Job seekers hear it all the time: Looking for a job is a full-time job itself. Your job begins when you dispatch your cover letter and resume or complete an employment application. Interviewing is the next step in the hiring process, but it doesn't stop there. Your to-do list might consist of second interviews, skills testing and follow-up calls and messages if you're really interested in the position because it's not uncommon to hear absolutely nothing after your job interview.
Compared with the technology that companies use to attract applicants nowadays, posting help-wanted ads in the Sunday newspaper is a waste of time and money. So, companies use a combination of online job posting, social networking and applicant tracking systems, or ATS, to streamline the recruitment and selection process. Automating the application process can make follow-up communication with job seekers easier. But it can speed up the process so much that recruiters overlook simple courtesies, such as sending a rejection letter to applicants who aren't chosen.
Seasoned recruiters may be more likely to understand the implications of making post-interview contact with applicants. Recruiters who look at the hiring process from an applicant's perspective are likely to show professional courtesies, such as follow-up emails and phone calls. An experienced and successful recruiter knows that the job seeker community is a small one where news about applicants' job-search experiences travels at lightning speed on the Internet. Employers who don't bother to follow up with applicants they interview usually don't get high ratings on employer-review sites, such as Glassdoor.com, Vault.com and CareerBliss.com. Nevertheless, even recruiters with years of experience don't always contact applicants to give them interview feedback.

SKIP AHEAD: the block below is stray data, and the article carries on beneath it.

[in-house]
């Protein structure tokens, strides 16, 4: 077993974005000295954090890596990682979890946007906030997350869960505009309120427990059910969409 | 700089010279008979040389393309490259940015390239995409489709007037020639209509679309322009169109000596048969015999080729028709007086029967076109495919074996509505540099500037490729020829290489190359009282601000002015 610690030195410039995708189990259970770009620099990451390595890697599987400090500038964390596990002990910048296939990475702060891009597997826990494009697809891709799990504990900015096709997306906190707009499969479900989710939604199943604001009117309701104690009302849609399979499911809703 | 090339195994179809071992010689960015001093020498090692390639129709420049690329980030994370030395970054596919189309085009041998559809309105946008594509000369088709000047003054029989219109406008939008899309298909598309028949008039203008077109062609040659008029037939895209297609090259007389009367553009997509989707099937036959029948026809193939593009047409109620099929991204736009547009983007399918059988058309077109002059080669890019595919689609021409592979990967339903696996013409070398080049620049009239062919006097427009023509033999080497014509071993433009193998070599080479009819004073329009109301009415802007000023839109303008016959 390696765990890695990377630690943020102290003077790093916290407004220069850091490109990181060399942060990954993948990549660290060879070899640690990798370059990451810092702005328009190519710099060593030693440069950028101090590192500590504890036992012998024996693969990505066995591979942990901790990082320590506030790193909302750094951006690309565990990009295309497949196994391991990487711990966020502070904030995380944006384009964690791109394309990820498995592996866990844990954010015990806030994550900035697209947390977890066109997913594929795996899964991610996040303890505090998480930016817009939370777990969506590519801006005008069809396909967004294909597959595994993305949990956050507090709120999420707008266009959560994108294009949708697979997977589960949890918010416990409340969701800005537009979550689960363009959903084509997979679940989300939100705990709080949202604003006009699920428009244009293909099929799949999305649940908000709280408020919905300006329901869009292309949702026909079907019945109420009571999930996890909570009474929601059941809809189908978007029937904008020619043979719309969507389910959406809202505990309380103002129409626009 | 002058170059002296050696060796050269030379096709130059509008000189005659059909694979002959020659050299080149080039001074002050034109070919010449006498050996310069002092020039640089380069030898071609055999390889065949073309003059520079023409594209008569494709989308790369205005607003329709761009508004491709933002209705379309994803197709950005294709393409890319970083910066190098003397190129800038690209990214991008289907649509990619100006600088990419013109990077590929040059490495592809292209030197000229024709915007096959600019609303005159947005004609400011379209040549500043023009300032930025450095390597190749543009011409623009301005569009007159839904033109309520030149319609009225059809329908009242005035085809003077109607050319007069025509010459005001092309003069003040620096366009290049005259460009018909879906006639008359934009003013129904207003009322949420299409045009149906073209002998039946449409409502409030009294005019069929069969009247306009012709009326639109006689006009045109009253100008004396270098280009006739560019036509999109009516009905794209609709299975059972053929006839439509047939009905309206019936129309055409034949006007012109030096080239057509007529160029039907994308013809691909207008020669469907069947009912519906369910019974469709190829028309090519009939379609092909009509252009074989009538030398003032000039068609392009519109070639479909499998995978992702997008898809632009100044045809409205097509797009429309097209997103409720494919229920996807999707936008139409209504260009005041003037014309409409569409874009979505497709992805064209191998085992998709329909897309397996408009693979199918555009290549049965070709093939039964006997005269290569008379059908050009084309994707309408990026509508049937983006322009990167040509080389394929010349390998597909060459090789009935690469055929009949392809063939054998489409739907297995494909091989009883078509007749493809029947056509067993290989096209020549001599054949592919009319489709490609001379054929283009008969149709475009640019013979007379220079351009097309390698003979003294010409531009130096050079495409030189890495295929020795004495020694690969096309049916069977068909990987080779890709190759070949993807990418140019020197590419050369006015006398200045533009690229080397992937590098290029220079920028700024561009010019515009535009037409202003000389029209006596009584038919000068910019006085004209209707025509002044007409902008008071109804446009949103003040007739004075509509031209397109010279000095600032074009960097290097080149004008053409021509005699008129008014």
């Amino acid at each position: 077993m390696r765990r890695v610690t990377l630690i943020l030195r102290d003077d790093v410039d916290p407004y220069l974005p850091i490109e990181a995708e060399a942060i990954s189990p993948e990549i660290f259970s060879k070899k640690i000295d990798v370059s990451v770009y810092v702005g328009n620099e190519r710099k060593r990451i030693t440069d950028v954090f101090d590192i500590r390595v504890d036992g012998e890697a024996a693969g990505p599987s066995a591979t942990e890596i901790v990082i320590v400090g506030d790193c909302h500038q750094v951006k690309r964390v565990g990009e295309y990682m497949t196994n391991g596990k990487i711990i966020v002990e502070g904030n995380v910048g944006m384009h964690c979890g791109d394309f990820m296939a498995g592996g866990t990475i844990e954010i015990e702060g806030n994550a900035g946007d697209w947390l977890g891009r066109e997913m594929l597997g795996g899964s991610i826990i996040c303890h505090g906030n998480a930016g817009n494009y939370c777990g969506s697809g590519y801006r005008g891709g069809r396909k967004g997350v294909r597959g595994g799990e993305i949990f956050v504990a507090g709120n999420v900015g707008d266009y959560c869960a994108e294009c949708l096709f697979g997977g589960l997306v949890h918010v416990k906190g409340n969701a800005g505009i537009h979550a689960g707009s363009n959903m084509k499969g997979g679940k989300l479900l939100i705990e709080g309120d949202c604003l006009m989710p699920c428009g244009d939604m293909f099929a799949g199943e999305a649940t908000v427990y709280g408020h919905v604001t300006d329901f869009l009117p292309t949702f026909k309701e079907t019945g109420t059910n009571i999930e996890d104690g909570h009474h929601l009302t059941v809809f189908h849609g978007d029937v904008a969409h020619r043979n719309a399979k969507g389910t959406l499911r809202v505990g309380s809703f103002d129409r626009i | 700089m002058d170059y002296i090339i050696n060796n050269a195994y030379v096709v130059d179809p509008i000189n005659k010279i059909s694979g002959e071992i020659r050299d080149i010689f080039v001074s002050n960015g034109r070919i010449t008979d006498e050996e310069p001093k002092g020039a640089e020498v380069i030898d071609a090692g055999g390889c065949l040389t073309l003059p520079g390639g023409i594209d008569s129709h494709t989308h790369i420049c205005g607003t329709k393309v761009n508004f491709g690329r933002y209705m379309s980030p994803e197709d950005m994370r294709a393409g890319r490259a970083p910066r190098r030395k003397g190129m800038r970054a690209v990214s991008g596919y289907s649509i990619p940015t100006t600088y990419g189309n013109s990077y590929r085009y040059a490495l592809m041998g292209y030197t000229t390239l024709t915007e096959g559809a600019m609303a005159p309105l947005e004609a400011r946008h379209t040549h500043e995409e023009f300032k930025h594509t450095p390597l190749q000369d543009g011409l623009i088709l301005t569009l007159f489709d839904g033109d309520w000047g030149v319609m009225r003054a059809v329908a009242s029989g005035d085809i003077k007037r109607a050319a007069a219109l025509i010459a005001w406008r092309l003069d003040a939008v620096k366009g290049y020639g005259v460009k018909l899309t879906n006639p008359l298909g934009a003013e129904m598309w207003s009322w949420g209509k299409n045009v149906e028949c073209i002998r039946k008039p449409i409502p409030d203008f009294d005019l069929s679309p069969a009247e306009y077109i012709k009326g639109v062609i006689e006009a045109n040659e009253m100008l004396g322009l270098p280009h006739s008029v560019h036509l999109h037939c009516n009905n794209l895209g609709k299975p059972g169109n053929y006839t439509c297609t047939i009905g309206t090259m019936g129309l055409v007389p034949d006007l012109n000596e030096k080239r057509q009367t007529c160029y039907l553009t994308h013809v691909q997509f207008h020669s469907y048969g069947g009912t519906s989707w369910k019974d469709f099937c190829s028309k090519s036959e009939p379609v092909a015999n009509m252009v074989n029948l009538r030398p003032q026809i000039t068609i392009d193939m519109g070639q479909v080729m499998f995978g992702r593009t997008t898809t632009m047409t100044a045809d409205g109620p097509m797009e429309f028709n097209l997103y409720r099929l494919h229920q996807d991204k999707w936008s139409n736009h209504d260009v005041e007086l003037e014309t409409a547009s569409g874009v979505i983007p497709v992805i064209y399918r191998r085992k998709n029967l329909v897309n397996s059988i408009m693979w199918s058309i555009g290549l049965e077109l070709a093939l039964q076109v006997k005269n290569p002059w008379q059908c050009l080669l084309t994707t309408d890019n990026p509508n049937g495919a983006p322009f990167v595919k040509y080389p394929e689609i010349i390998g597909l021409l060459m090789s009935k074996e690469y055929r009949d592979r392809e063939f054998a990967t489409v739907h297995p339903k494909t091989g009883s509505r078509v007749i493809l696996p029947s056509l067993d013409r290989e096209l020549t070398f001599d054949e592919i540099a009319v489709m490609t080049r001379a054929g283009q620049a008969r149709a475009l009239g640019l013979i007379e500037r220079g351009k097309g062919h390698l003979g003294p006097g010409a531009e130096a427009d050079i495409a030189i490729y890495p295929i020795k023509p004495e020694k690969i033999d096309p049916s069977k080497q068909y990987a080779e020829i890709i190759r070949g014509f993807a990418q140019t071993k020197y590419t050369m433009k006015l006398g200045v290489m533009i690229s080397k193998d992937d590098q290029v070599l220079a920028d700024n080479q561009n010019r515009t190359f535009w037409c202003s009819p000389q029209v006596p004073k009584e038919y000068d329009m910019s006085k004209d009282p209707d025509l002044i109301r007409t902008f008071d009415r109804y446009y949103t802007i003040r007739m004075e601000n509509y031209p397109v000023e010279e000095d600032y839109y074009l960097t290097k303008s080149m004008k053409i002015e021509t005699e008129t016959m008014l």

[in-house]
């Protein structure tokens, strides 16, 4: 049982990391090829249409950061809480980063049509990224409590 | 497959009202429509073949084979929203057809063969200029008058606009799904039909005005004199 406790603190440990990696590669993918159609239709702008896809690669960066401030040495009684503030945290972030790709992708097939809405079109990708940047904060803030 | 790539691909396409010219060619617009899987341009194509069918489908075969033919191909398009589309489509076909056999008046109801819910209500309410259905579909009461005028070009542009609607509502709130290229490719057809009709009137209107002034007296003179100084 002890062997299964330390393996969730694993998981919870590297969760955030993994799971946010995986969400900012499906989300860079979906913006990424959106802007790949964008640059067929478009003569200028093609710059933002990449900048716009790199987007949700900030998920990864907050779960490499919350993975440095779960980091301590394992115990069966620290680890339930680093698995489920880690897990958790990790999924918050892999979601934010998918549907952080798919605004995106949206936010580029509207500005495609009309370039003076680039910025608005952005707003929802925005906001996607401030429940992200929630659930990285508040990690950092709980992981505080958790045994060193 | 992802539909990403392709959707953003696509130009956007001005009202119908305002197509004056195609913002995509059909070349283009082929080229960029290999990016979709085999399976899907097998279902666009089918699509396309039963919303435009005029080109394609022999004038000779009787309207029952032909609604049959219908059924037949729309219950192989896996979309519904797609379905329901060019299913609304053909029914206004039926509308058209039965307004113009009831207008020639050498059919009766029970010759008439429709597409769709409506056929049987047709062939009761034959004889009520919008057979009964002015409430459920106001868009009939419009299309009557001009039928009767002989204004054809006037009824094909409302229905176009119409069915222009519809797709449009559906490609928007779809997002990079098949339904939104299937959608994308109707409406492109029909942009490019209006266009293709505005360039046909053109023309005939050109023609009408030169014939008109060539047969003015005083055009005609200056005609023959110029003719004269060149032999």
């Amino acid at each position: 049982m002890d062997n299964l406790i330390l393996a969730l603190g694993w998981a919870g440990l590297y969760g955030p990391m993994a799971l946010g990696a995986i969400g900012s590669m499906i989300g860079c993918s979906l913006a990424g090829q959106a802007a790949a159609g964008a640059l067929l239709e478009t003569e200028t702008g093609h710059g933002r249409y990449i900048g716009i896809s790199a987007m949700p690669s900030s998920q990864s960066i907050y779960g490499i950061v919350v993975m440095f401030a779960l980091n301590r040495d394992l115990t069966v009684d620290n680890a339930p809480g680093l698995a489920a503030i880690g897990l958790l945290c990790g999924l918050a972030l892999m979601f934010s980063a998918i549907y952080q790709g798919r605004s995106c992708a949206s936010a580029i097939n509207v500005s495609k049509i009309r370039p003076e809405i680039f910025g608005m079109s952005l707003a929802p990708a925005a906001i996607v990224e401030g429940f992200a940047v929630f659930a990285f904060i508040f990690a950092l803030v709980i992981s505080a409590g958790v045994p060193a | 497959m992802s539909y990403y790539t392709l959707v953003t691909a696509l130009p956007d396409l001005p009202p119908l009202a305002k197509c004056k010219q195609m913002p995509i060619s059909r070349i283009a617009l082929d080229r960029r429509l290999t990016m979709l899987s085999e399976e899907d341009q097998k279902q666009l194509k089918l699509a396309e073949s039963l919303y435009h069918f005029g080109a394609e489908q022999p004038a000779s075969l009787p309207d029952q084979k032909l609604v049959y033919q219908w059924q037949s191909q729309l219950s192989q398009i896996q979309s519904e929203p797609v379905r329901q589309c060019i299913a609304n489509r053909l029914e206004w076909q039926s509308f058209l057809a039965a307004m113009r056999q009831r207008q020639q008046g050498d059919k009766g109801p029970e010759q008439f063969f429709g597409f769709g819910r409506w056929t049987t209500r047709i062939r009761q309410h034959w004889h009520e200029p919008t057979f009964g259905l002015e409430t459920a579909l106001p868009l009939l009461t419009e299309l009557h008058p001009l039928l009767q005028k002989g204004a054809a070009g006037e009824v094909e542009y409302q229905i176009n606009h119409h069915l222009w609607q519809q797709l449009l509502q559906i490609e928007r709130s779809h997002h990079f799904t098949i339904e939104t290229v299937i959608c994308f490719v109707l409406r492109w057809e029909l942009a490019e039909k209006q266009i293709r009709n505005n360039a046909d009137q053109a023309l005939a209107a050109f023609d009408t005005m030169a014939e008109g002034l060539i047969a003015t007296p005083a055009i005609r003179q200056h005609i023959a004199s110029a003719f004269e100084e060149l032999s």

Without some form of technology to aid in the hiring process, recruiters and hiring managers often are faced with providing post-interview feedback one candidate at a time. When unemployment rates are high, the number of job applicants usually rises, too, because so many job seekers are looking for work. Having to call or write dozens, or even hundreds, of applicants after an interview is a daunting task that quickly becomes a chore. And when there's more of the hiring manager's regular work just sitting around, calling or writing applicants gets put on the back burner and eventually just gets put off indefinitely.
In many cases, it takes a phone call from the candidate to jog the recruiter's or hiring manager's memory. Interviewers who work for large companies might have so many other job duties that they forget to follow up with candidates they interview. Candidates who show initiative and interest in jobs they interview for sometimes stand out among their competition. Candidates who sit back and wait to hear whether they get another interview or if the company is interested in making an offer can miss out on opportunities.
Ruth Mayhew has been writing since the mid-1980s, and she has been an HR subject matter expert since 1995. Her work appears in "The Multi-Generational Workforce in the Health Care Industry," and she has been cited in numerous publications, including journals and textbooks that focus on human resources management practices. She holds a Master of Arts in sociology from the University of Missouri-Kansas City. Ruth resides in the nation's capital, Washington, D.C.